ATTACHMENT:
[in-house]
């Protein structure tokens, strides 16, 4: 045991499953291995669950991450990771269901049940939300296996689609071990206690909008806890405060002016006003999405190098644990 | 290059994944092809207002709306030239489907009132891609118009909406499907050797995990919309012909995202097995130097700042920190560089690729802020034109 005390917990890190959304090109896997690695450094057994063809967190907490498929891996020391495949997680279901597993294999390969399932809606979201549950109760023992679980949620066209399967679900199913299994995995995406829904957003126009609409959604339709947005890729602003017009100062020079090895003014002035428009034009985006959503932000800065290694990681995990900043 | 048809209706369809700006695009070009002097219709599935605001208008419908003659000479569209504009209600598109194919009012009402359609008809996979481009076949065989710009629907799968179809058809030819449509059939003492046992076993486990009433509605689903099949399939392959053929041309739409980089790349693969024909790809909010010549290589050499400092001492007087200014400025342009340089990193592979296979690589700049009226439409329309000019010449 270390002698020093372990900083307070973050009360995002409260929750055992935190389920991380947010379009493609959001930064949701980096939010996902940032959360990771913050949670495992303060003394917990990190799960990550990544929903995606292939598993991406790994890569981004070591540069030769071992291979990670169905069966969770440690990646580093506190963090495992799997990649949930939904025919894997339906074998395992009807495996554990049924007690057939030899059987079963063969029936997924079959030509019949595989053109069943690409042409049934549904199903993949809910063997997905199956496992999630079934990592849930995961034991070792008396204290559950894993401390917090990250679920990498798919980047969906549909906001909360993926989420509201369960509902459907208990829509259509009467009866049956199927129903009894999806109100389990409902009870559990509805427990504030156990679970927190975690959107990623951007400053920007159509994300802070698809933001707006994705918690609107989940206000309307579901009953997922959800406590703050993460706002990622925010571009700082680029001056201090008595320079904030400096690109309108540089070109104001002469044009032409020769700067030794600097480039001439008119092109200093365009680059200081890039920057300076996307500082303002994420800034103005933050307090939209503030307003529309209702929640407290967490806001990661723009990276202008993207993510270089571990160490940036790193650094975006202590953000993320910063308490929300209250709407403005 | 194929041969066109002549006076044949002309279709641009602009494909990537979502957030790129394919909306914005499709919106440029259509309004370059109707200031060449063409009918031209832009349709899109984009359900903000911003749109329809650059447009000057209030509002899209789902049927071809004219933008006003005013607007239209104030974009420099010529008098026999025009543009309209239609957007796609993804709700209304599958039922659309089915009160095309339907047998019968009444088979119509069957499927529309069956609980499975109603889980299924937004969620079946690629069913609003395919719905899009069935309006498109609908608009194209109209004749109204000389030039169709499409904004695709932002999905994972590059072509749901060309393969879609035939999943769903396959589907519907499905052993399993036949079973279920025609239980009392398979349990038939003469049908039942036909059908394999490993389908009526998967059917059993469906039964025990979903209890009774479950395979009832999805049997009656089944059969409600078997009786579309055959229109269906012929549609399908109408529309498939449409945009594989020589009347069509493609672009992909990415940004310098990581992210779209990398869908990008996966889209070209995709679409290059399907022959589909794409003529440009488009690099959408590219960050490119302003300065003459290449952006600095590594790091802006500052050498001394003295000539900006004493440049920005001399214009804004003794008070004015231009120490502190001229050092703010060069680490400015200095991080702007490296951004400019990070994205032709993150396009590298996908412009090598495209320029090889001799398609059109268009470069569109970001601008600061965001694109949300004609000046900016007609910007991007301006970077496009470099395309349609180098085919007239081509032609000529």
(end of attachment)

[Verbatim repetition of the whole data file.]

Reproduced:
[in-house]
């Protein structure tokens, strides 16, 4: 045991499953291995669950991450990771269901049940939300296996689609071990206690909008806890405060002016006003999405190098644990 | 290059994944092809207002709306030239489907009132891609118009909406499907050797995990919309012909995202097995130097700042920190560089690729802020034109 005390917990890190959304090109896997690695450094057994063809967190907490498929891996020391495949997680279901597993294999390969399932809606979201549950109760023992679980949620066209399967679900199913299994995995995406829904957003126009609409959604339709947005890729602003017009100062020079090895003014002035428009034009985006959503932000800065290694990681995990900043 | 048809209706369809700006695009070009002097219709599935605001208008419908003659000479569209504009209600598109194919009012009402359609008809996979481009076949065989710009629907799968179809058809030819449509059939003492046992076993486990009433509605689903099949399939392959053929041309739409980089790349693969024909790809909010010549290589050499400092001492007087200014400025342009340089990193592979296979690589700049009226439409329309000019010449 270390002698020093372990900083307070973050009360995002409260929750055992935190389920991380947010379009493609959001930064949701980096939010996902940032959360990771913050949670495992303060003394917990990190799960990550990544929903995606292939598993991406790994890569981004070591540069030769071992291979990670169905069966969770440690990646580093506190963090495992799997990649949930939904025919894997339906074998395992009807495996554990049924007690057939030899059987079963063969029936997924079959030509019949595989053109069943690409042409049934549904199903993949809910063997997905199956496992999630079934990592849930995961034991070792008396204290559950894993401390917090990250679920990498798919980047969906549909906001909360993926989420509201369960509902459907208990829509259509009467009866049956199927129903009894999806109100389990409902009870559990509805427990504030156990679970927190975690959107990623951007400053920007159509994300802070698809933001707006994705918690609107989940206000309307579901009953997922959800406590703050993460706002990622925010571009700082680029001056201090008595320079904030400096690109309108540089070109104001002469044009032409020769700067030794600097480039001439008119092109200093365009680059200081890039920057300076996307500082303002994420800034103005933050307090939209503030307003529309209702929640407290967490806001990661723009990276202008993207993510270089571990160490940036790193650094975006202590953000993320910063308490929300209250709407403005 | 194929041969066109002549006076044949002309279709641009602009494909990537979502957030790129394919909306914005499709919106440029259509309004370059109707200031060449063409009918031209832009349709899109984009359900903000911003749109329809650059447009000057209030509002899209789902049927071809004219933008006003005013607007239209104030974009420099010529008098026999025009543009309209239609957007796609993804709700209304599958039922659309089915009160095309339907047998019968009444088979119509069957499927529309069956609980499975109603889980299924937004969620079946690629069913609003395919719905899009069935309006498109609908608009194209109209004749109204000389030039169709499409904004695709932002999905994972590059072509749901060309393969879609035939999943769903396959589907519907499905052993399993036949079973279920025609239980009392398979349990038939003469049908039942036909059908394999490993389908009526998967059917059993469906039964025990979903209890009774479950395979009832999805049997009656089944059969409600078997009786579309055959229109269906012929549609399908109408529309498939449409945009594989020589009347069509493609672009992909990415940004310098990581992210779209990398869908990008996966889209070209995709679409290059399907022959589909794409003529440009488009690099959408590219960050490119302003300065003459290449952006600095590594790091802006500052050498001394003295000539900006004493440049920005001399214009804004003794008070004015231009120490502190001229050092703010060069680490400015200095991080702007490296951004400019990070994205032709993150396009590298996908412009090598495209320029090889001799398609059109268009470069569109970001601008600061965001694109949300004609000046900016007609910007991007301006970077496009470099395309349609180098085919007239081509032609000529």